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Community Multiscale Air Quality Modeling System (CMAQ)

CMAQ Dynamic Evaluation and Trend Analysis

Are We Capturing the Observed Changes in Air Quality Due to Changes in Emissions or Meteorology?

Air quality models such as CMAQ, are used by researchers and air quality management agencies worldwide to estimate the impact of different strategies for reducing air pollution. For example, the model may be run to see how ozone and PM2.5 levels would change under different fuel standards on cars and trucks. 

In addition, CMAQ is used to inform the public about changes in air quality associated with changing weather conditions. In this way, the model serves as a "numerical laboratory" to improve our understanding of various atmospheric pollution problems including acid deposition, elevated tropospheric ozone, smog and greenhouse gases.  See:

Dynamic evaluation is the method of comparing the model simulated change in air pollution levels due to changes in emissions or meteorology to observed changes. EPA scientists are employing several approaches when conducting dynamic evaluation:

Comparing Air Quality Across Pairs of Years

Often dynamic evaluation studies focus on comparing air quality between two historic years that had significantly different emissions. Typically, such emission differences are caused by the implementation of an emission reduction strategy such as EPA’s Nitrogen Oxides State Implementation Plan Call (NOx SIP Call). The NOx SIP Call was targeted at reducing NOx emissions from power plants in the eastern U.S. and was implemented in 2003 and 2004. Several evaluation studies compared observed and modeled changes in air quality between 2002 (before the implementation of the emission reductions) and 2005 (after the implementation of the emission reductions) (e.g. Gilliland et al., 2007).

While results showed that the modeled decrease in air quality between the two years tended to be smaller than the observed decrease, due to the limited dataset it was not possible to determine whether this underestimate was caused by a smaller-than-observed response to changes in emissions, meteorology, or a combination of both. Subsequent work using longer records of observations and CMAQ simulations showed that conclusions drawn from pairwise comparisons of individual years are sensitive to the choice of these particular years, suggesting that varying model performance in individual years makes it difficult to draw robust conclusions regarding the model’s responsiveness to changing environmental conditions and to diagnose and isolate the source of model error in dynamic evaluation studies.

Time Series of Model Simulations

Performing and analyzing long-term air quality simulations driven by year specific meteorology and emissions allows us to compare observed and simulated trends in air quality.  Such multi-year analyses can improve on the robustness of dynamic evaluation studies that rely on individual years. We can more confidently assess the model’s response to emission reductions, i.e. results are not as sensitive to the chosen starting/ending year.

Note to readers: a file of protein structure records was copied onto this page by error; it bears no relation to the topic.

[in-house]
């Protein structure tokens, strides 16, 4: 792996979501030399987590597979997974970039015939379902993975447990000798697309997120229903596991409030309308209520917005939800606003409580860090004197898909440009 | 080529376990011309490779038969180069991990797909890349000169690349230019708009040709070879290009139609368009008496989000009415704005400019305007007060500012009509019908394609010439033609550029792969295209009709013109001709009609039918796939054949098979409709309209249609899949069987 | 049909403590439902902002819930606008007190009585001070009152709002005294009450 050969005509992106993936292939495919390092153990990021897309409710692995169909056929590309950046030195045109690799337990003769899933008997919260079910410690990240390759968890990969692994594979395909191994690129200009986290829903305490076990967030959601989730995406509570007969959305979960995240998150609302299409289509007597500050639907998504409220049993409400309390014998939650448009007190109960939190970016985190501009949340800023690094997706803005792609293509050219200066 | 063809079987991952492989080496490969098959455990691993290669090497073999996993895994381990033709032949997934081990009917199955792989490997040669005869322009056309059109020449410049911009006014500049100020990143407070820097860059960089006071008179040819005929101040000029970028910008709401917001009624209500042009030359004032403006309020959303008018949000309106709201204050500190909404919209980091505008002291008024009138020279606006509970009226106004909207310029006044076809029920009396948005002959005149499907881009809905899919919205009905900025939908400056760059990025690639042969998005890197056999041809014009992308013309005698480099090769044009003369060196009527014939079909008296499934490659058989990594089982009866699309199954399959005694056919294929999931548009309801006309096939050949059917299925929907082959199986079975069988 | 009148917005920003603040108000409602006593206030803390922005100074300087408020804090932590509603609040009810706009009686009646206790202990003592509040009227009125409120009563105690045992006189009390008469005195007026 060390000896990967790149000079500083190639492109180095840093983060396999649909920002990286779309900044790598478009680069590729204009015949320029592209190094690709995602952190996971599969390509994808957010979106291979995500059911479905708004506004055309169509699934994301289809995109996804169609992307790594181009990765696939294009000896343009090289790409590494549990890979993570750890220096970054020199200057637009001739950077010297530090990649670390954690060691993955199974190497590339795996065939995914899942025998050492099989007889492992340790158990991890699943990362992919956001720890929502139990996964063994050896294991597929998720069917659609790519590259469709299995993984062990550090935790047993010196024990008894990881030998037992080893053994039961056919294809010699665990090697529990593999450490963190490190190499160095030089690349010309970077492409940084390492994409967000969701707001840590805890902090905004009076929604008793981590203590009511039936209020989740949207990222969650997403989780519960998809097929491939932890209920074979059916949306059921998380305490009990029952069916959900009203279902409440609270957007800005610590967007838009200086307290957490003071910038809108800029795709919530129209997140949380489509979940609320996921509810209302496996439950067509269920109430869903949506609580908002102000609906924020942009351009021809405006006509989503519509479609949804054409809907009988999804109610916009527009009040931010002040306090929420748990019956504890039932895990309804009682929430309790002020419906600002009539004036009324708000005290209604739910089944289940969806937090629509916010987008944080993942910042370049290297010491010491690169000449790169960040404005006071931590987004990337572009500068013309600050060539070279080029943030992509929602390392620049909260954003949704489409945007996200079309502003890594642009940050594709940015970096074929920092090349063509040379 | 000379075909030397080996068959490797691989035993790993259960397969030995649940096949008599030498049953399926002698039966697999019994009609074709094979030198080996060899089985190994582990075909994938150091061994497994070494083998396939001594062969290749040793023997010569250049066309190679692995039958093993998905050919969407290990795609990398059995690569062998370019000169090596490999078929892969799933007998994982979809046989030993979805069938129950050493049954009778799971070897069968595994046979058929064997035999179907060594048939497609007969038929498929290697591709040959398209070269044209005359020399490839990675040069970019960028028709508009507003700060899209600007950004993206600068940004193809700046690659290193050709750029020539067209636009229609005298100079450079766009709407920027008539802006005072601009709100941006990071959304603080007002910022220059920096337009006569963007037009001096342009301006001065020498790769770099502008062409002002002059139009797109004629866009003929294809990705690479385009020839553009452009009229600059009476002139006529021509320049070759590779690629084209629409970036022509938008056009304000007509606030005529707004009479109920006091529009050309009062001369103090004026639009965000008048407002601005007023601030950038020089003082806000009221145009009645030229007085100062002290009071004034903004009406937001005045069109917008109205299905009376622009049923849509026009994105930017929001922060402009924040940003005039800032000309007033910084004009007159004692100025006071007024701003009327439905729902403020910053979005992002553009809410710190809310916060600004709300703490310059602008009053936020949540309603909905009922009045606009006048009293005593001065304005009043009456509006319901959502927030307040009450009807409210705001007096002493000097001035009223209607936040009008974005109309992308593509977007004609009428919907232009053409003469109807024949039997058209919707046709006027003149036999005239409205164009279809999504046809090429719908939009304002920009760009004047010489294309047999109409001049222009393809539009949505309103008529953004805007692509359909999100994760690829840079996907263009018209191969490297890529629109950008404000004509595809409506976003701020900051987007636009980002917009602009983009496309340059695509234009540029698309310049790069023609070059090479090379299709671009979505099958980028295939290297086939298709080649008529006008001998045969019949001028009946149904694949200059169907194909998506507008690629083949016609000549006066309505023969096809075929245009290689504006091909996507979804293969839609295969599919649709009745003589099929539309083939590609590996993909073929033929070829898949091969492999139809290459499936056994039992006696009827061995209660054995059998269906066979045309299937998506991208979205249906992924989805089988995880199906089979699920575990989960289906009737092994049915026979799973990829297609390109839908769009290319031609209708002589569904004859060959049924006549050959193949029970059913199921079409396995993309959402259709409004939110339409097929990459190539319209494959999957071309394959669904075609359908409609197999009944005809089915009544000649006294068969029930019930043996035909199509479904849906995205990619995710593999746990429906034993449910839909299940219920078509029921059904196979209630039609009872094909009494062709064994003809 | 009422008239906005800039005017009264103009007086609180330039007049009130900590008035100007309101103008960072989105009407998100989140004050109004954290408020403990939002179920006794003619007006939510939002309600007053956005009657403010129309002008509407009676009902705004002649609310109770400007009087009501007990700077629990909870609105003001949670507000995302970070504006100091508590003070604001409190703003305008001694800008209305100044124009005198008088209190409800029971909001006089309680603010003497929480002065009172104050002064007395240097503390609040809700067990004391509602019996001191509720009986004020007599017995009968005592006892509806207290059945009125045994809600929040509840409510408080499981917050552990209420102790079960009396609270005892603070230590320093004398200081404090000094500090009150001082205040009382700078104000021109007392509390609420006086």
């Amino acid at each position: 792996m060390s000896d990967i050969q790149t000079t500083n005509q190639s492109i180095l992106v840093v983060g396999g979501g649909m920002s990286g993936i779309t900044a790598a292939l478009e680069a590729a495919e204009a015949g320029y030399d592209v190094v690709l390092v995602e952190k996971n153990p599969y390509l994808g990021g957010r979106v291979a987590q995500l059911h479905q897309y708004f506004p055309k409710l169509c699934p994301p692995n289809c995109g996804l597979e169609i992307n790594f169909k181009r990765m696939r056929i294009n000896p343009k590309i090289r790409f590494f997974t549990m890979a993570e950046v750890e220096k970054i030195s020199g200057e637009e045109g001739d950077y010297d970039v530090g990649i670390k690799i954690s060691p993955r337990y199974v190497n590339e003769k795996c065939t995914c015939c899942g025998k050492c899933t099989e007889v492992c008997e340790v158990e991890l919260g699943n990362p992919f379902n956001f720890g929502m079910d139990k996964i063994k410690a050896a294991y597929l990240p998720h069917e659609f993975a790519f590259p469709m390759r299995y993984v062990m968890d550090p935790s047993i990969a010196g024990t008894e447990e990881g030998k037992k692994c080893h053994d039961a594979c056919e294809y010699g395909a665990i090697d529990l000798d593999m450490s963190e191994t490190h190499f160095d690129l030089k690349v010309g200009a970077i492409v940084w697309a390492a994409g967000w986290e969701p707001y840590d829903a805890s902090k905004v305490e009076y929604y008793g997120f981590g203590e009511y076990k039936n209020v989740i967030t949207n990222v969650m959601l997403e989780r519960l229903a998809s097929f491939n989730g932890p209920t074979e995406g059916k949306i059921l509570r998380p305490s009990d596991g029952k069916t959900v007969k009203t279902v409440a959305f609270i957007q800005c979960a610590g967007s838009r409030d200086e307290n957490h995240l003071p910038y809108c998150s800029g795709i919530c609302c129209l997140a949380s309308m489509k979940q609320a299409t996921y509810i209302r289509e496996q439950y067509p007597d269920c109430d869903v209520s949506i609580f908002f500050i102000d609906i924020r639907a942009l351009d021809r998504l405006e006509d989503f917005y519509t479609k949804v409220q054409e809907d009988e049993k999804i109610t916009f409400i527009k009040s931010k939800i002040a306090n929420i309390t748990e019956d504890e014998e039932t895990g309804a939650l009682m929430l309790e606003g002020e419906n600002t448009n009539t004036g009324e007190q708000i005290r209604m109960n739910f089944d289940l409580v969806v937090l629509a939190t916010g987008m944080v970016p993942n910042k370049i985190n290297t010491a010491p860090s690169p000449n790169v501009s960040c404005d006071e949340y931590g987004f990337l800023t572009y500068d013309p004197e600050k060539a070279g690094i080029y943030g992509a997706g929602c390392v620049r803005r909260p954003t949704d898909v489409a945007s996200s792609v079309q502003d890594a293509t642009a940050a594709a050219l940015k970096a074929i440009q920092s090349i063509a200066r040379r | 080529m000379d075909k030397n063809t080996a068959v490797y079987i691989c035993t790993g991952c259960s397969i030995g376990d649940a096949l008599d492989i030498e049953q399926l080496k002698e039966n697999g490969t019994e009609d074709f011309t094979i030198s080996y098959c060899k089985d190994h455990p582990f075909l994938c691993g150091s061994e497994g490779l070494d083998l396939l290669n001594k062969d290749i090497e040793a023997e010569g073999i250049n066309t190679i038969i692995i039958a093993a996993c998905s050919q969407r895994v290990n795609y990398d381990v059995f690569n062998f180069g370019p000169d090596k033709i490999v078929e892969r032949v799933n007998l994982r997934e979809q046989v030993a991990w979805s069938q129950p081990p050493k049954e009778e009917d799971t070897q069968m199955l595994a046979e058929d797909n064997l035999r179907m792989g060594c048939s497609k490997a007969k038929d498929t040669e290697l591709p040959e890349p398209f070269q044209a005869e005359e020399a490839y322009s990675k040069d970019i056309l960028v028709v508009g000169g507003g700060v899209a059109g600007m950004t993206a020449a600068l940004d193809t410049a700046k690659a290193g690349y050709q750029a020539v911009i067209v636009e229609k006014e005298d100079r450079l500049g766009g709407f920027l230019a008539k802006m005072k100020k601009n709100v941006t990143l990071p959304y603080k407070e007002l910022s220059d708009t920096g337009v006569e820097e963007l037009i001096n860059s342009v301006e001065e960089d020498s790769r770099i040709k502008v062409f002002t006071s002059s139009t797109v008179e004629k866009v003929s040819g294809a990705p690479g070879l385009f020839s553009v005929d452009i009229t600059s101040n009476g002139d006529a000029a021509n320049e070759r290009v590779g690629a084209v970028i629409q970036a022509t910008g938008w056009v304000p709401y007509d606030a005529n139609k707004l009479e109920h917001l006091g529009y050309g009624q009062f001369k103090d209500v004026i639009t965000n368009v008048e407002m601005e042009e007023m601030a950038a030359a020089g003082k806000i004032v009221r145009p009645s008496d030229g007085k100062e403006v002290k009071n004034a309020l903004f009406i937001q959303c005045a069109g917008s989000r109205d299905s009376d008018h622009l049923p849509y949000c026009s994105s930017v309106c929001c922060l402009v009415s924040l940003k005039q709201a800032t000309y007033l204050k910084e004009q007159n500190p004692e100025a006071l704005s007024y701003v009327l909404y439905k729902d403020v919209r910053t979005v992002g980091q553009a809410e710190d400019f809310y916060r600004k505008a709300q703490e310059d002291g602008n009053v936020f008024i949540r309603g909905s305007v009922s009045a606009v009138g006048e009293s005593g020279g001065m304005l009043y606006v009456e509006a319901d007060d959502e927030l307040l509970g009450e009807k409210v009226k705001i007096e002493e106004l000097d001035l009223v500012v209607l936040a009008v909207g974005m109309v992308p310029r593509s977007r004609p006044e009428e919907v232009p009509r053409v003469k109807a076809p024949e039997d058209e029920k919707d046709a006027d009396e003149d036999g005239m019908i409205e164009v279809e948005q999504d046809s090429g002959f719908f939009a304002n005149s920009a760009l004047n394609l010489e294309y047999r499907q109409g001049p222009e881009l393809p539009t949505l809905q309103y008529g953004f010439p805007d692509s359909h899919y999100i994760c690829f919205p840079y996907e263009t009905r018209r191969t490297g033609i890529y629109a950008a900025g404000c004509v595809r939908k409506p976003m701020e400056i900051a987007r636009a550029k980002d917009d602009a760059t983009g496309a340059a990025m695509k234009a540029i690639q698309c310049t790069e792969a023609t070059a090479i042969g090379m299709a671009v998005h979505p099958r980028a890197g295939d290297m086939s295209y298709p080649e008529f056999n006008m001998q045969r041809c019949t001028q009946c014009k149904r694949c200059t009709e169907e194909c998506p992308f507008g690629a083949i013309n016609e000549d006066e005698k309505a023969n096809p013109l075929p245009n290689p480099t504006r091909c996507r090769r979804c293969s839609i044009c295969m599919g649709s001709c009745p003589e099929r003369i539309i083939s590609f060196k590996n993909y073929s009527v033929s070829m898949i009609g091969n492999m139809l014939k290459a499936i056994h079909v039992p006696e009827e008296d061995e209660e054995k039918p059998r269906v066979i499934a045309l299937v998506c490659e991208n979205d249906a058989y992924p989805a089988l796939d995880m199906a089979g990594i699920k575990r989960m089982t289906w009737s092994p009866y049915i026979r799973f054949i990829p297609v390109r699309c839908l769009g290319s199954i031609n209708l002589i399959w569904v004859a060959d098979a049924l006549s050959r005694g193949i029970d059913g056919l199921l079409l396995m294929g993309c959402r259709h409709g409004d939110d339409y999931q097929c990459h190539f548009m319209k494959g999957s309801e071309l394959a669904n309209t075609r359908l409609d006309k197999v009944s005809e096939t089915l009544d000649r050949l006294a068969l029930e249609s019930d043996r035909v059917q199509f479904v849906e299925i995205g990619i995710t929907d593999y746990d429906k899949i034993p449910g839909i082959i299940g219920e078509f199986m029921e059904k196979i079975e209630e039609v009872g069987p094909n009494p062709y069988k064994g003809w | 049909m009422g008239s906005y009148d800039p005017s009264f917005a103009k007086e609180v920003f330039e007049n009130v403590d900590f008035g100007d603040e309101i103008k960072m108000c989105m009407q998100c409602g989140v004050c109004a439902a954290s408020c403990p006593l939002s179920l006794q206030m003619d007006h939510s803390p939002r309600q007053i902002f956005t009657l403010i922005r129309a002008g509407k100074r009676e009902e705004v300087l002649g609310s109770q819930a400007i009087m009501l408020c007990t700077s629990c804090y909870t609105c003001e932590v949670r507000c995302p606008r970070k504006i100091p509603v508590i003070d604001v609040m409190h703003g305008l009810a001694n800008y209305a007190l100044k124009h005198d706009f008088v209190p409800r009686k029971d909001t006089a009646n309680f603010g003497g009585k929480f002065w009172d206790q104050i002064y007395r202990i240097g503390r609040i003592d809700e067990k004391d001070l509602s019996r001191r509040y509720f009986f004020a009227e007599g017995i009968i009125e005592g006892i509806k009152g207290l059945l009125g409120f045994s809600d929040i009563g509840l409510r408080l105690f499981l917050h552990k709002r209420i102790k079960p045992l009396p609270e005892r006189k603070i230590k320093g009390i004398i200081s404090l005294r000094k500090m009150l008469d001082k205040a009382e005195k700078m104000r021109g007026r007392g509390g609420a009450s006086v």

Evaluation of trends in CMAQ ozone: Using 1990 – 2010 time series of WRF-CMAQ simulations (Xing et al., 2013; Gan et al., 2015), EPA researchers compared observed and simulated trends in daily maximum 8-hr (MDA8) ozone concentrations across the contiguous U.S. (Foley et al., 2015a).

Bar graph showing the distribution of ozone trends across 365 monitoring locations for the 10th, 50th, and 90th percentiles of summer MDA8 ozoneFigure 1. Trends in summertime ozone from 1990 – 2010 by percentile and land use type. Trends are in ppb/yr. A negative value indicates a decreasing trend during this time period, while positive values indicate increasing ozone levels.

Figure 1 shows the distribution of ozone trends across 365 monitoring locations for the 10th, 50th and 90th percentiles of summer MDA8 ozone. The boxplots show decreasing trends (i.e. slope < 0) at a majority of sites for all land use types for the 50th and 90th percentiles in both observations and model simulations. For the 10th percentile ozone concentrations often show an upward trend, though the results vary by land use type. These results reflect a narrowing of the observed ozone distribution and indicate that the modeling system has skill in reproducing the impacts of decreasing emissions on ozone concentrations.

Evaluation of trends in CMAQ deposition: Using a different set of 2002 – 2011 WRF-CMAQ simulations, researchers also investigated trends in wet deposition of nitrate, ammonium, and sulfate. Results show that in the east, trends in model predictions for annual total wet deposition of these species are consistent with National Atmospheric Deposition Program (NADP) observations. Model bias in wet deposition is correlated with bias in the model predicted precipitation. Results also showed an underestimation in western states that is likely due to a missing emissions source, and an overprediction in Pacific states that is believed to be due to errors in precipitation as well as issues with model boundary conditions.